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There is a fascinating world of nature all around us which we can see if we know how to look for it. Wherever you live, be it in a city or the countryside, you will find areas that support a range of wildlife. This free course, Neighbourhood nature, will provide you with basic scientific and observational skills so that you can go into your local neighbourhood to discover the animals and plants in open spaces. You will learn how to observe, identify and record the wildlife around you, building up a picture of a small part of your local environment.
After studying this course, you should be able to:
- understand how woodland is structured
- understand what is meant by the term ‘ancient woodland’ and how such woodland may be recognised
- understand how certain woodland management methods can benefit biodiversity
- understand the conservation importance of ancient trees.
- Current section: Introduction
- Learning outcomes
- 1 Woodland
- 2 Ancient trees
- Keep on learning
Study this free course
Enrol to access the full course, get recognition for the skills you learn, track your progress and on completion gain a statement of participation to demonstrate your learning to others. Make your learning visible!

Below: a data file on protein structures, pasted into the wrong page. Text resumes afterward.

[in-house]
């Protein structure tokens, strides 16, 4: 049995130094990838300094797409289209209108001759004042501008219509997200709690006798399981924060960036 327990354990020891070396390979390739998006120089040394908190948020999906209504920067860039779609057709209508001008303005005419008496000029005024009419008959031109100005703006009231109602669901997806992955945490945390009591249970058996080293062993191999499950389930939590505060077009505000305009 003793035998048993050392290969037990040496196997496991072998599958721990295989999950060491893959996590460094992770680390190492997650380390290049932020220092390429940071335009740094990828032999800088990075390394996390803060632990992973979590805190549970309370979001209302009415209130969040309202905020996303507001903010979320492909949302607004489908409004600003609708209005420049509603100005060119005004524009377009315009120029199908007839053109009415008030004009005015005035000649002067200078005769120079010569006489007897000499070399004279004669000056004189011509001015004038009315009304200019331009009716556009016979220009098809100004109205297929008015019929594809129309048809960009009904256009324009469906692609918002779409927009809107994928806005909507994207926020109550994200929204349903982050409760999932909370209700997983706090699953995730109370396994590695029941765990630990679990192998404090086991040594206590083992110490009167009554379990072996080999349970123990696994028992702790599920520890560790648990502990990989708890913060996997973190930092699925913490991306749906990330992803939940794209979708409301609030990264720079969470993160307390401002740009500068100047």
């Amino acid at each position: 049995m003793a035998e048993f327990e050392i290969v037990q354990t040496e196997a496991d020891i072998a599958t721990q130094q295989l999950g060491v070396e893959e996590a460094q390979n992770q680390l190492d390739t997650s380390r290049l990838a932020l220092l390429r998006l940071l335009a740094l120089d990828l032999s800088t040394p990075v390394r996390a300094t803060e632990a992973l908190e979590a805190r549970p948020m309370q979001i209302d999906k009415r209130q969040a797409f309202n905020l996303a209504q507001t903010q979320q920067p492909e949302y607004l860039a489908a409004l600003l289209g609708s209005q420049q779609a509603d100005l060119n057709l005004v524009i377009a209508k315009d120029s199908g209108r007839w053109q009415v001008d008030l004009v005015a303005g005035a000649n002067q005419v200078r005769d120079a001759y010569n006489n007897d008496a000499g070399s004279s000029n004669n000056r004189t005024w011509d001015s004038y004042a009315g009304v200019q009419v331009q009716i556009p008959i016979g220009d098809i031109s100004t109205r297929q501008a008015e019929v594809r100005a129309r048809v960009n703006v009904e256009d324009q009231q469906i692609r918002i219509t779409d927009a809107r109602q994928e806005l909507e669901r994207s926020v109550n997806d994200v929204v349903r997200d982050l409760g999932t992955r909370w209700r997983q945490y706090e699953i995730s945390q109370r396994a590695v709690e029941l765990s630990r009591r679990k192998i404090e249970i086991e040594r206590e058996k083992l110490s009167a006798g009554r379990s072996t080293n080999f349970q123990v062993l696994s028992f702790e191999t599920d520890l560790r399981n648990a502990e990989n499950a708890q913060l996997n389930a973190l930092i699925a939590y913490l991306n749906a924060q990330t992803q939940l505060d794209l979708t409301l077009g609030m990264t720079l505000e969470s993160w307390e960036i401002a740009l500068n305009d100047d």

In this extract from Neighbourhood nature (S159) you will learn about the plants and animals in an English temperate woodland, how they can provide clues about the history of local woodland and how some traditional woodland management methods can benefit biodiversity. You will also learn about the importance of ancient trees as a habitat for certain rare species of insect and fungus.
This OpenLearn course provides a sample of level 1 study in
This free course includes adapted extracts from an Open University course which is no longer available to new students. If you found this interesting you could explore more free Natural History courses or view the range of currently available OU Natural History courses.
Copyright & revisions
Originally published: Monday, 21st March 2016
Last updated on: Monday, 21st March 2016
- Creative-Commons: The Open University is proud to release this free course under a Creative Commons licence. However, any third-party materials featured within it are used with permission and are not ours to give away. These materials are not subject to the Creative Commons licence. See terms and conditions. Full details can be found in the Acknowledgements and our FAQs section.
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